Ecommerce Resonance – Optimise Conversion by aligning Demand, UX and Supply

From Wikipedia, “.. resonance is the tendency of a system to oscillate with greater amplitude at some frequencies than at others.”

Have you ever heard someone say, “our website’s conversion is too low, we’re not ready to start spending money on PPC/Display advertising/etc..”. I’ve heard variations on this theme at a few companies. Often such statements receive firm unequivocal nods from around the table – conversion is low therefore the website isn’t good, it isn’t fit for purpose.

At a high level such statements seem self-evident. However, they miss a fundamental truth about conversion optimisation: Conversion Optimisation is not all about website UX. As I mentioned in my previous post on ecommerce:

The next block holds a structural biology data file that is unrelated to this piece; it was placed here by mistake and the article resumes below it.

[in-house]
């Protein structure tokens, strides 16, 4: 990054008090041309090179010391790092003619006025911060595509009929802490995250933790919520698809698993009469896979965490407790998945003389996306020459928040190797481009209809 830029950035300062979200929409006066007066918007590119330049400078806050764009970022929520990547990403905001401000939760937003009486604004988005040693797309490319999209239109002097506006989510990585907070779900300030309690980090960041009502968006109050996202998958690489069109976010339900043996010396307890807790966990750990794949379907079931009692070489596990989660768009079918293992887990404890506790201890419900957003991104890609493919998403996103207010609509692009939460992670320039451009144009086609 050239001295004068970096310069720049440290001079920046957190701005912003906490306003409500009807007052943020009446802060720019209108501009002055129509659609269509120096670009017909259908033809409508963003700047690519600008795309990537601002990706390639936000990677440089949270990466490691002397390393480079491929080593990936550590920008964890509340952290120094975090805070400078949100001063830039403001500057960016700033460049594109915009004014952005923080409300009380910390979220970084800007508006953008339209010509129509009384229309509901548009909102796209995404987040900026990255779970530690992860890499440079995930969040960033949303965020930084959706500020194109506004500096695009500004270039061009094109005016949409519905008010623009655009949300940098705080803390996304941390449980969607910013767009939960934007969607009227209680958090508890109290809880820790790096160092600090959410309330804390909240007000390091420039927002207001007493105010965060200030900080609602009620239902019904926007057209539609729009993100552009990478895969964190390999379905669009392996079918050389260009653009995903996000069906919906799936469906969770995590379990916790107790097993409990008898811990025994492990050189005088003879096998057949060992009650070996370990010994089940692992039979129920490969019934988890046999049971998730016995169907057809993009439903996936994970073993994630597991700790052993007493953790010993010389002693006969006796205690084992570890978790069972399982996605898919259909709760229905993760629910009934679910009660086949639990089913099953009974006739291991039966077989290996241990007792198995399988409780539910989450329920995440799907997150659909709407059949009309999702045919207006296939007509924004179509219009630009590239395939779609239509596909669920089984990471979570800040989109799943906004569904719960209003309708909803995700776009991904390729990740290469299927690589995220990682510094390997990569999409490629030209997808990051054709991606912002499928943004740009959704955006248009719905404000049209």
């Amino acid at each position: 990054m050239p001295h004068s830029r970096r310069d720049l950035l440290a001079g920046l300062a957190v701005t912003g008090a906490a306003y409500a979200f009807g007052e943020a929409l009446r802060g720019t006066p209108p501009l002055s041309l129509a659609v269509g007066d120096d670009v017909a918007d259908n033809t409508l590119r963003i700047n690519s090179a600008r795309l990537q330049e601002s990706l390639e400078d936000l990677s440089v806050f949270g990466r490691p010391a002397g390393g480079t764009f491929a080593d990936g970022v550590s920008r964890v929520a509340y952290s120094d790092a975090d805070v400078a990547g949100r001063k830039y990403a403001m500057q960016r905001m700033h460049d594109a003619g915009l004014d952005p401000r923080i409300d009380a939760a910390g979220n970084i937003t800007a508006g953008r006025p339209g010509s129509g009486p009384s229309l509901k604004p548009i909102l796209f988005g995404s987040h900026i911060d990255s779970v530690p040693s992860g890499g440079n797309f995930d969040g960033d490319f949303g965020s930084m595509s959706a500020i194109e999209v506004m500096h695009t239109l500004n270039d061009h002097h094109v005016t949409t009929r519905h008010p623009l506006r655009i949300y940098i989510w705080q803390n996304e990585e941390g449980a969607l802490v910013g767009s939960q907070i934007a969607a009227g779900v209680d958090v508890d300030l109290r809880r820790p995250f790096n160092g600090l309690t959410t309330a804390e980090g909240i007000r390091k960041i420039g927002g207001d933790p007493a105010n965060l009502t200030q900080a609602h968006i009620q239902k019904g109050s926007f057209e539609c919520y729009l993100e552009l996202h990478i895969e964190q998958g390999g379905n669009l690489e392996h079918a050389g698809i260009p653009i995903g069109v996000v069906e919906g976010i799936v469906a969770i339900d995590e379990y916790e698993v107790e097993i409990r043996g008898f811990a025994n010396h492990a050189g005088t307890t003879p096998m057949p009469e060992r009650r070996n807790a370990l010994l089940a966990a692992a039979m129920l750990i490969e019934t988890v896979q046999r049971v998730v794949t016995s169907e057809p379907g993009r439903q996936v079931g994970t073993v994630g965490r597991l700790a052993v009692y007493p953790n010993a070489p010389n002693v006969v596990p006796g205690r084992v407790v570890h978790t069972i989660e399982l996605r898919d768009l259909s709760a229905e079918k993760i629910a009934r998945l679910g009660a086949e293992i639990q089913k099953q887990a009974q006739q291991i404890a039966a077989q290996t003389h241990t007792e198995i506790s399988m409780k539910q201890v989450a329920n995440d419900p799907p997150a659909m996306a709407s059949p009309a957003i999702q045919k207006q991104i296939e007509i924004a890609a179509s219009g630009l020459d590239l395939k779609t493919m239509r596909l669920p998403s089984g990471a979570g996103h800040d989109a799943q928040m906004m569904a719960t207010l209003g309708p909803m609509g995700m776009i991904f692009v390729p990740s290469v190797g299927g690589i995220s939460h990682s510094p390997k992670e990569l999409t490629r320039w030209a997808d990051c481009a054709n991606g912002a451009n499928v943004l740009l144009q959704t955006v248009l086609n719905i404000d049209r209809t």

Conversion is a measure of how well our site and supply meets the needs of the users that our marketing attracts.

I’ve highlighted the 3 components of conversion: site, supply and marketing. These 3 components need to be aligned so that they resonate – reinforcing each other not reducing each other. Think about these scenarios:

  1. If a user is looking for a red sports hatch, you’re probably not going to be able to sell them a caravan (demand vs supply)
  2. I want to book an apartment in Berlin on the 25th of next month but the accommodation website I just found through Google only has 4* hotels available (demand vs supply)
  3. I’m looking at a list of insurance products but it’s really hard to find which ones offer annual cover (site but also potentially supply and demand too)

Does your site sell what the user is looking for? Can you improve supply, aligning it so that it does? Can you improve demand to attract users who want what you are selling – so that it’s better aligned with supply?